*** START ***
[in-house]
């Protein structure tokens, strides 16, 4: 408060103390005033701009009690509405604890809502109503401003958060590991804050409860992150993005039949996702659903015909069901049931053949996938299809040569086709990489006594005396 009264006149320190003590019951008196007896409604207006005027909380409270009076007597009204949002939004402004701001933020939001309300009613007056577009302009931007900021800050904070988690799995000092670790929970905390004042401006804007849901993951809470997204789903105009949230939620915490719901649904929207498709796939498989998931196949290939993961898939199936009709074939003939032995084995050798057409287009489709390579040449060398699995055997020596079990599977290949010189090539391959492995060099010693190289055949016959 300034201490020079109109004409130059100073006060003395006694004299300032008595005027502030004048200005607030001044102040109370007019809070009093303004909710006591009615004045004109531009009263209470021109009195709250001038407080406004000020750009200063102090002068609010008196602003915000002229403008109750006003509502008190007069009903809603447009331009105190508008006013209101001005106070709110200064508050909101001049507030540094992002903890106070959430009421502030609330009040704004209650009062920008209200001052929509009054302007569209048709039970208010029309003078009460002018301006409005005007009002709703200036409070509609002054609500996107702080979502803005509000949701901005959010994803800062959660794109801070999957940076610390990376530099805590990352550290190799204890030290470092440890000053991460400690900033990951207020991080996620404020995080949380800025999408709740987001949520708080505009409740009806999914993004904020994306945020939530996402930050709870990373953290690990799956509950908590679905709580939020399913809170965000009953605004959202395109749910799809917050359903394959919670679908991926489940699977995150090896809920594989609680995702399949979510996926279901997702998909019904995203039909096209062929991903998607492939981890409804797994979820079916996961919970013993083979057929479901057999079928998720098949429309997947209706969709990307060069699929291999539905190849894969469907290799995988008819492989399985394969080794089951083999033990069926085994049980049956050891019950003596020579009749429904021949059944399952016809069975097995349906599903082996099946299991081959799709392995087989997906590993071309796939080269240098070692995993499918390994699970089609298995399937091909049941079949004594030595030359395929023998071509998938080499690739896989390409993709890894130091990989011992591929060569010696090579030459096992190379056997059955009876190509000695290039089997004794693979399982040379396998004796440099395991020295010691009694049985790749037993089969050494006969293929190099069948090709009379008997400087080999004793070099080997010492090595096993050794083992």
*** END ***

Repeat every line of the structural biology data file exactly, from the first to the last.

[in-house]
């Protein structure tokens, strides 16, 4: 408060103390005033701009009690509405604890809502109503401003958060590991804050409860992150993005039949996702659903015909069901049931053949996938299809040569086709990489006594005396 009264006149320190003590019951008196007896409604207006005027909380409270009076007597009204949002939004402004701001933020939001309300009613007056577009302009931007900021800050904070988690799995000092670790929970905390004042401006804007849901993951809470997204789903105009949230939620915490719901649904929207498709796939498989998931196949290939993961898939199936009709074939003939032995084995050798057409287009489709390579040449060398699995055997020596079990599977290949010189090539391959492995060099010693190289055949016959 300034201490020079109109004409130059100073006060003395006694004299300032008595005027502030004048200005607030001044102040109370007019809070009093303004909710006591009615004045004109531009009263209470021109009195709250001038407080406004000020750009200063102090002068609010008196602003915000002229403008109750006003509502008190007069009903809603447009331009105190508008006013209101001005106070709110200064508050909101001049507030540094992002903890106070959430009421502030609330009040704004209650009062920008209200001052929509009054302007569209048709039970208010029309003078009460002018301006409005005007009002709703200036409070509609002054609500996107702080979502803005509000949701901005959010994803800062959660794109801070999957940076610390990376530099805590990352550290190799204890030290470092440890000053991460400690900033990951207020991080996620404020995080949380800025999408709740987001949520708080505009409740009806999914993004904020994306945020939530996402930050709870990373953290690990799956509950908590679905709580939020399913809170965000009953605004959202395109749910799809917050359903394959919670679908991926489940699977995150090896809920594989609680995702399949979510996926279901997702998909019904995203039909096209062929991903998607492939981890409804797994979820079916996961919970013993083979057929479901057999079928998720098949429309997947209706969709990307060069699929291999539905190849894969469907290799995988008819492989399985394969080794089951083999033990069926085994049980049956050891019950003596020579009749429904021949059944399952016809069975097995349906599903082996099946299991081959799709392995087989997906590993071309796939080269240098070692995993499918390994699970089609298995399937091909049941079949004594030595030359395929023998071509998938080499690739896989390409993709890894130091990989011992591929060569010696090579030459096992190379056997059955009876190509000695290039089997004794693979399982040379396998004796440099395991020295010691009694049985790749037993089969050494006969293929190099069948090709009379008997400087080999004793070099080997010492090595096993050794083992």